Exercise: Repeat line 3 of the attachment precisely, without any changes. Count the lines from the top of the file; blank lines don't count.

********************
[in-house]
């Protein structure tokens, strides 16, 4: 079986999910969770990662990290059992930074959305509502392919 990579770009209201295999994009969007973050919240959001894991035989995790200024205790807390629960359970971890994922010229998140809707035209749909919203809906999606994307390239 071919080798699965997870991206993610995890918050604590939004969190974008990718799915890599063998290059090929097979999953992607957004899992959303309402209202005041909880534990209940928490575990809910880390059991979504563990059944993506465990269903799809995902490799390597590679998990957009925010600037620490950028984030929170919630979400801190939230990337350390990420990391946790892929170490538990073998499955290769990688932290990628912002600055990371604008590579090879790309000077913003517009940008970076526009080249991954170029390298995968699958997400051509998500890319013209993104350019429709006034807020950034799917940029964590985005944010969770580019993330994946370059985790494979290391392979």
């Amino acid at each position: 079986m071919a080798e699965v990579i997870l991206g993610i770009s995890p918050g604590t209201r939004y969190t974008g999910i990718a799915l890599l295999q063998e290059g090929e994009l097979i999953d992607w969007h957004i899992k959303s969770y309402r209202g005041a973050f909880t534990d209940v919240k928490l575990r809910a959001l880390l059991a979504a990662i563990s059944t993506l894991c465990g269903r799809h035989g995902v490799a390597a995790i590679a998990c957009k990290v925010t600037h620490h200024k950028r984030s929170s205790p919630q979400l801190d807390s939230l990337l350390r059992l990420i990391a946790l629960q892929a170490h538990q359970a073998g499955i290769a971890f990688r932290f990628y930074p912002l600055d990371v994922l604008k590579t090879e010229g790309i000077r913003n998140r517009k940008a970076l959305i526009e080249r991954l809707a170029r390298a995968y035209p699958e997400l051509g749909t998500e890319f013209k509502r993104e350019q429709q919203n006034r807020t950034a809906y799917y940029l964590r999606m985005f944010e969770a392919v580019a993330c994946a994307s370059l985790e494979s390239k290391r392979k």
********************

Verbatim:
């Amino acid at each position: 079986m071919a080798e699965v990579i997870l991206g993610i770009s995890p918050g604590t209201r939004y969190t974008g999910i990718a799915l890599l295999q063998e290059g090929e994009l097979i999953d992607w969007h957004i899992k959303s969770y309402r209202g005041a973050f909880t534990d209940v919240k928490l575990r809910a959001l880390l059991a979504a990662i563990s059944t993506l894991c465990g269903r799809h035989g995902v490799a390597a995790i590679a998990c957009k990290v925010t600037h620490h200024k950028r984030s929170s205790p919630q979400l801190d807390s939230l990337l350390r059992l990420i990391a946790l629960q892929a170490h538990q359970a073998g499955i290769a971890f990688r932290f990628y930074p912002l600055d990371v994922l604008k590579t090879e010229g790309i000077r913003n998140r517009k940008a970076l959305i526009e080249r991954l809707a170029r390298a995968y035209p699958e997400l051509g749909t998500e890319f013209k509502r993104e350019q429709q919203n006034r807020t950034a809906y799917y940029l964590r999606m985005f944010e969770a392919v580019a993330c994946a994307s370059l985790e494979s390239k290391r392979k």